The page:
Bob from Cortez, CO
If we were flies on the wall in a quarterbacks' weekly meeting, would we leave understanding any more about the game than a real fly on the wall?
I'm guessing only if you knew the playbook and had a dictionary of scheme jargon handy.
Nathan from Philadelphia, PA
Good morning, Mike. It's been a while since we faced Teddy Bridgewater. What's the key to beating him?
I still think it's keeping him in the pocket. His rushing totals (239 yards, four TDs) aren't backbreaking, but he can make plays with his legs and I also think he's more dangerous throwing on the run. Make him play a stationary game.
Aumed from Moorhead, MN
What reason do the Panthers have for playing McCaffrey this week considering they are basically out of the playoff race? With the multitude of injuries he has had this year, would it not make sense to protect your best offensive player from further harm and move on?
That may be behind their apparent, highly cautious thought process, wanting to make sure he's absolutely 100% before putting him back in a game this year – if at all – with Rhule announcing he doesn't expect McCaffrey to play this week.
Tom from Onalaska, WI
Regarding scrapping the coach bumper stickers, I know for a fact that they didn't end that with Bart Starr as head coach, because for years there was one on a street post on 4th Street in downtown La Crosse stating, "All Rhodes lead to the Super Bowl."
Joe from Wausau mentioned "Forrest Fire" and "Holmgren's Heroes." I've lived in this state my whole life and somehow missed this apparently historic pastime. Anyone remember the Lindy lingo? Was there a Sherman version, or does the La Crosse street post mark the merciful end of this sticker mania?
Matt from Hayward, WI
Speaking of the broadcasters not knowing the rules, what was with Mark Schlereth talking about the receiver going out of bounds to "stop the clock" with 10 minutes left in the game? Yikes!
If I could have effectively live-blogged the game without listening to the announcers, I would have muted Schlereth the instant I could have wrestled the remote away from Wes.
Vincent from Sun Prairie, WI
One question, one comment. Does Aaron Jones signing with Drew Rosenhaus all but guarantee he signs elsewhere this offseason? Also, I'm sure this is in no regards the truth but it seems that ML's usage of Aaron Jones this year hinted at something else. Something like maybe drive his stats down to make him cheaper. I'm pretty sure that's not a thing in the NFL but I can't come up with another reason he doesn't at least get 15 touches a game.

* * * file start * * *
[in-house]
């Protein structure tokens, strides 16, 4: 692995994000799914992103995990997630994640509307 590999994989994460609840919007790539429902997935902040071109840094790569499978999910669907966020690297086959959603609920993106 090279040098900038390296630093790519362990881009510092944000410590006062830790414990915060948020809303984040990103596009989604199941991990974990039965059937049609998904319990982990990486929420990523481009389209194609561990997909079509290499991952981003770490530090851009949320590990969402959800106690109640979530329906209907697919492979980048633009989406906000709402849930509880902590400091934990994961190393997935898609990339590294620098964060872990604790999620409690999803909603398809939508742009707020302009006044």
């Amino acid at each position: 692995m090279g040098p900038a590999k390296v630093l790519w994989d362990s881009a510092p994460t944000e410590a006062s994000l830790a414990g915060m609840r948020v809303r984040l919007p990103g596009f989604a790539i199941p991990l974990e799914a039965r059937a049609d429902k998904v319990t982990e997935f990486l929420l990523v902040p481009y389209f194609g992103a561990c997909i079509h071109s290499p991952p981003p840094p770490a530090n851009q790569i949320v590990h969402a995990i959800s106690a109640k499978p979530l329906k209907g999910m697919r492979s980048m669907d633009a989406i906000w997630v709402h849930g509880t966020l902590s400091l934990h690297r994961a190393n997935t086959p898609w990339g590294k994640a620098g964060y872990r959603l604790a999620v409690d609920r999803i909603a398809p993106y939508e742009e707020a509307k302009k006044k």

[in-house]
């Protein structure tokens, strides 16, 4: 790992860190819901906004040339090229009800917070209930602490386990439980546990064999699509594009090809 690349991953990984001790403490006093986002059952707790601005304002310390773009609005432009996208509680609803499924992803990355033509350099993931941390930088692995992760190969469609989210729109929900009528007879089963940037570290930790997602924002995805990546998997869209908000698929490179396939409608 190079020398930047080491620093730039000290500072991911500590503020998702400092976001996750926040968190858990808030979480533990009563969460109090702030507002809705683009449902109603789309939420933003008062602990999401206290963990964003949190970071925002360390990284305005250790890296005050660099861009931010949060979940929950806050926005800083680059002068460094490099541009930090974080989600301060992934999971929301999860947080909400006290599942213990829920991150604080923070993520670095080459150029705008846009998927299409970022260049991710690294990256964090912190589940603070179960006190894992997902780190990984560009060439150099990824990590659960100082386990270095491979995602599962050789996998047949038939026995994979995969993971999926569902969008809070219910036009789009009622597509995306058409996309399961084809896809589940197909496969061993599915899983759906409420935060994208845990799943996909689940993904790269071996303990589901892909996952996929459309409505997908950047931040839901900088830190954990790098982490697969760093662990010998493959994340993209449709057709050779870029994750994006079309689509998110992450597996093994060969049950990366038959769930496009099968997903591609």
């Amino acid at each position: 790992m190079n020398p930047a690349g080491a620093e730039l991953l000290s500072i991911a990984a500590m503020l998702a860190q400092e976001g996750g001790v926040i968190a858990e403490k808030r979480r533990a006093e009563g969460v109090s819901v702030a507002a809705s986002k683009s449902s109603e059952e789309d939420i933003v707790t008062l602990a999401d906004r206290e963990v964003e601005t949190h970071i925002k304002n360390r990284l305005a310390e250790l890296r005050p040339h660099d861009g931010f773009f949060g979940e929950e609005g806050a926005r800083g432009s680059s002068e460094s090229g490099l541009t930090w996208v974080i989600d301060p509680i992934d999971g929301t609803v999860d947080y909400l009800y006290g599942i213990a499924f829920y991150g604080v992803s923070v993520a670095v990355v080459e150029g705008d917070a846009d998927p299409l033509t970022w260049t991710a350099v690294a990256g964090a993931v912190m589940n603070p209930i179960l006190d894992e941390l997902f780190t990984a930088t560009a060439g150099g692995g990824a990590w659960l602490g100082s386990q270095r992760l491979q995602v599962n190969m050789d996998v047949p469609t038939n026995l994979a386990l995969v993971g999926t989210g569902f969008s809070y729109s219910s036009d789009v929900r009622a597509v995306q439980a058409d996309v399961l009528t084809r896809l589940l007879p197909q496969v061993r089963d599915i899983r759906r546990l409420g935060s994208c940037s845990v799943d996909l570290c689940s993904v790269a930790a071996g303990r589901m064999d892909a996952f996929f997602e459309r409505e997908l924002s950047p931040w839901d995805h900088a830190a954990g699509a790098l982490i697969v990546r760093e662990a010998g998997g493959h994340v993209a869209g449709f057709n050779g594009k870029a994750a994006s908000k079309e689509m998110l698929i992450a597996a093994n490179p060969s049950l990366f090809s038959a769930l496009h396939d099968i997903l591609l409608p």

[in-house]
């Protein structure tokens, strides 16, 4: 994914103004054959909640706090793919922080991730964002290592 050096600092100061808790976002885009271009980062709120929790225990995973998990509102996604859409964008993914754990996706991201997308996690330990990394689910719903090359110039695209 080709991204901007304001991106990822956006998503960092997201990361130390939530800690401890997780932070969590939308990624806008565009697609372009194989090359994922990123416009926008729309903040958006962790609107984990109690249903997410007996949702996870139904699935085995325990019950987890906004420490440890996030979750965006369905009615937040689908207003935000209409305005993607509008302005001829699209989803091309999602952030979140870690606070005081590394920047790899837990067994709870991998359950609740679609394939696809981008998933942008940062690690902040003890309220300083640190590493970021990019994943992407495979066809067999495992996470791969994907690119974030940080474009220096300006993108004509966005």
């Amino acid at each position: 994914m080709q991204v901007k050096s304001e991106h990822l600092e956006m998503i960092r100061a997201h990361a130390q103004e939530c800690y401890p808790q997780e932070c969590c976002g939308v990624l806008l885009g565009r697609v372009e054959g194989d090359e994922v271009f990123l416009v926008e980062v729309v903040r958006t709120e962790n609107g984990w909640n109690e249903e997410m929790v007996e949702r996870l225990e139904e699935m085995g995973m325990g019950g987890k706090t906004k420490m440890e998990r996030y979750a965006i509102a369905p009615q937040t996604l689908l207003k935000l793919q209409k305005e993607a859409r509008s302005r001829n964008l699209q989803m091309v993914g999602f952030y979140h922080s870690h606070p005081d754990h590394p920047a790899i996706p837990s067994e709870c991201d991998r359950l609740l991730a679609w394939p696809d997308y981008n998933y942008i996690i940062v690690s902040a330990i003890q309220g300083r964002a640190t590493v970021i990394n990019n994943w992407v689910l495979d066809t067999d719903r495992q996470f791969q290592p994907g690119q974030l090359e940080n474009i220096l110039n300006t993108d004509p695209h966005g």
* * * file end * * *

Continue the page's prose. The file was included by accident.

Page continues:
I don't want to speculate too much about Jones' next contract, but I think changing representation before the season is over is an indication he'd like to get something done with Green Bay while there's still nearly three months of exclusive negotiating rights. Otherwise, what's the rush to sign a new agent? I guess we'll see. As for his usage, he's had less than 15 touches in a game this year only twice, when he had 13 (in the blowout loss at Tampa) and 14 (at Indy). He's missed two games this season due to injury and had missed multiple games each of his first two years in the league. Given the Packers have a solid No. 2 back, a superstar No. 1 receiver, and an emerging tight end, his usage to have him at his best in the postseason has felt about right.
Keith from Bakersfield, CA
Your WYMM segment is absolutely fantastic. On that 21-yard pass to Marquez Valdes-Scantling, it looked like Robert Tonyan would have been wide open after his chip block for a higher-percentage pass and likely pickup. Aaron Rodgers chooses the tight window throw to MVS (or, what would be a tight window for a mere human QB). Was he possibly aware of the penalty against Allen Lazard, and thus taking the bigger play potential?
After another look at the sideline all-22 view, the answer is no. The flag doesn't fly until the ball is on its way to MVS. Tonyan was open in the flat, but a defender was nearby, and it would've been difficult to get the roughly 10 yards after the catch needed for the first down.
Howard from Appleton, WI